Public sentiment has focused on the relative youth of the crew, especially pilot Flight Lieutenant Perowei Jacob, who was barely 25-days-old married.
Musa Jibril, Molly Kilete (Abuja), Tony John (Port Harcourt), and Femi Folaranmi (Yenagoa)
Mixed reactions have continued to trail the tragic death of five personnel of the Nigerian Air Force (NAF) onboard an ill-fated Mi-35 gunship during a counter-insurgency operation. Since the identities of the casualties became public, there has been a scramble for additional information, including photos and backgrounds of the youthful officers who met an early demise.
Public sentiment has focused on the relative youth of the crew, especially the pilot, Flight Lieutenant Perowei Jacob, who on the day of his death was barely 25-days-old married. His wedding photo was posted on Facebook by mourning friends. Photos of the other victims––Flight Lieutenant Kaltho Paul Kilyofas (co-pilot), Sergeant Auwal Ibrahim (flight technician), Lance Corporal Adamu Nura (gunner) and Aircraftman Meshack Ishmael (gunner)––have also surfaced, showing heart-rending portraits of a group of young men full of life.
Though, providing air support to troops of 145 Battalion at Damasak in the northern part of Borno State, the officers were originally attached to 115 Special Operations Group, Nigerian Air Force, Port Harcourt. Prior to the tragedy of January 2, the team had successfully carried out several combat missions. Their gunship had reportedly completed its mission and the crew on their way back to base when the tragedy happened. Their charred bodies recovered by the Nigerian Air Force were burnt beyond recognition. An air force source who spoke on condition of anonymity told Saturday Sun one of the dead officers was from Enugu Air Force base while the remaining four were mobilized from the base in Port Harcourt.
Saturday Sun found the Port Harcourt Air Force Base in mourning mood three days after the news broke. “The tragedy came too early in the year. It is regarded as a bad omen, that is why everyone is so affected,” said a source at the base. “Another reason it hit us so hard is that these men are so young, and for crying out loud, the pilot just married a few weeks back,” the source concluded.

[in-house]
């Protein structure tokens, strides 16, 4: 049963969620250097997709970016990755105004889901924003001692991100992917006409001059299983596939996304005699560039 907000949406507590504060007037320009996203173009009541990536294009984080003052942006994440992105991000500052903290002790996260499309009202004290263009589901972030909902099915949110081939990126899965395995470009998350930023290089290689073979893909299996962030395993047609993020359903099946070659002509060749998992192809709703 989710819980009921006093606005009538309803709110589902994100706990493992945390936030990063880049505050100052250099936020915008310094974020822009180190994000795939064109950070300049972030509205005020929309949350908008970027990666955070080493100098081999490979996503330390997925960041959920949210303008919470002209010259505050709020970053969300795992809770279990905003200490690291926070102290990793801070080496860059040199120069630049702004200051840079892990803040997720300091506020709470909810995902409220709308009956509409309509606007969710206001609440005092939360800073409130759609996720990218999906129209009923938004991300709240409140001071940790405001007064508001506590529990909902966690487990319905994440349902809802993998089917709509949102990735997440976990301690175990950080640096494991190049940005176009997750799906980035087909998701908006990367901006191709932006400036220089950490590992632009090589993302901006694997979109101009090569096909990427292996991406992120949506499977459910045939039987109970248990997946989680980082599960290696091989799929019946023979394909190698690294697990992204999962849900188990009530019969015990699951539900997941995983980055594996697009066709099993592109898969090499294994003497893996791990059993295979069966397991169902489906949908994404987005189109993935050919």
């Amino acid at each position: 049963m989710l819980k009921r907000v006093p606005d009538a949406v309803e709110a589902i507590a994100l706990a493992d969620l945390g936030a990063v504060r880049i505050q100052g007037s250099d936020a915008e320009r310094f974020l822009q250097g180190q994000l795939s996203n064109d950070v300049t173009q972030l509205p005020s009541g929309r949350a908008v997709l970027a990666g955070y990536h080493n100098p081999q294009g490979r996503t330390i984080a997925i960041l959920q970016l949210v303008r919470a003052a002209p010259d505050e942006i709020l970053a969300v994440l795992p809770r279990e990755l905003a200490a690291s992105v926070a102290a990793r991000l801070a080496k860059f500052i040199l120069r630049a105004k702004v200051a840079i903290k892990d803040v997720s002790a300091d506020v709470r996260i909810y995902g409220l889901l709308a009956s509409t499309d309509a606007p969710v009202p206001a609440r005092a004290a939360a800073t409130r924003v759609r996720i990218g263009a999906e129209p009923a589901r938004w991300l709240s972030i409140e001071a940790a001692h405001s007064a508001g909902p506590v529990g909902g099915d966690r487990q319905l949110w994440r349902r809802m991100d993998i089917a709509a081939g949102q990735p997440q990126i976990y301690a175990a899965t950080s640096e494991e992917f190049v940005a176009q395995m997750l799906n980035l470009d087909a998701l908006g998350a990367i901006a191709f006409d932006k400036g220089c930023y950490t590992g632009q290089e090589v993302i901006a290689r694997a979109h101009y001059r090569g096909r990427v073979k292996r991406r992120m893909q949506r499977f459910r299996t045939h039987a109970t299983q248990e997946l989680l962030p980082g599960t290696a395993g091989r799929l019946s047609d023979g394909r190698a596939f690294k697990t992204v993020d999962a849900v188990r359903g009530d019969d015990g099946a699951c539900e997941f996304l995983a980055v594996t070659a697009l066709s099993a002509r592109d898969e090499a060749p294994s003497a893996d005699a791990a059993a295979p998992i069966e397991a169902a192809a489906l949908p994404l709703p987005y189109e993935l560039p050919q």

Other details obtained by Saturday Sun about the late officers indicate that Kilyofas was born June 28, 1989, in Gombe State and was not married at the time of his death, Jacob was born May 23, 1986, in Bayelsa State, and was married, while Nura Adamu was born December 9, 1991 in Jigawa State and enlisted into the Air Force April 29, 2012, and got married with two kids.
Auwal Ibrahim was born January 22, 1987 in Katsina State, enlisted into the Air Force June 27, 2008 and was married before his untimely death.
The orphan that died serving Nigeria
The story of Flight Lieutenant Perowei Jacob, pilot of the ill-fated Mi-35 copter, was especially touching. His friends and course mates of the 58 Regular Combatant Course of the Nigerian Defence Academy (NDA) had gathered for his wedding ceremony in Yenagoa, Bayelsa State on December 7 and 8, 2018. And 25 days later, he was dead leaving Diepreye Inokoba, his wife a widow, after barely tasting the joys of matrimony.
“He sent me an e-mail that he was leaving Maiduguri for Yenagoa for his wedding and told me I should attend. We were together on December 7th and 8th during his wedding which took place at the Royal House of Grace and the reception at Latik Hotels,” recalled one of his friends, George Sinclair in an interview with Saturday Sun.
Sinclair is an ex-member of the 58 Regular Combat course, from Akipelia, Ogbia Local Government Area, Bayelsa State. According to him, Jacob, fondly called Sunshine or Perecuzi, was an orphan who was determined to succeed.
“He studied Political Science and Defence Studies at NDA. He likes Sunshine as his nickname the most. We met at the Academy. When I knew he was from Odi, we became close because I did my primary school in Odi. His guardian, a Navy Rating, was staying at Borokiri in Port Harcourt and we used to visit there when we were on holidays.
“As an orphan, it was not easy for him to cope with schooling but he was determined to succeed and was able to scale through because of his perseverance, tolerance and endurance.”
Sinclair in his ode to the late pilot said: “He was committed and his superiors knew that his commitment to his job was total; that was why he was made the Pilot in Command, because of his level of intelligence, bravery and courage as an officer.”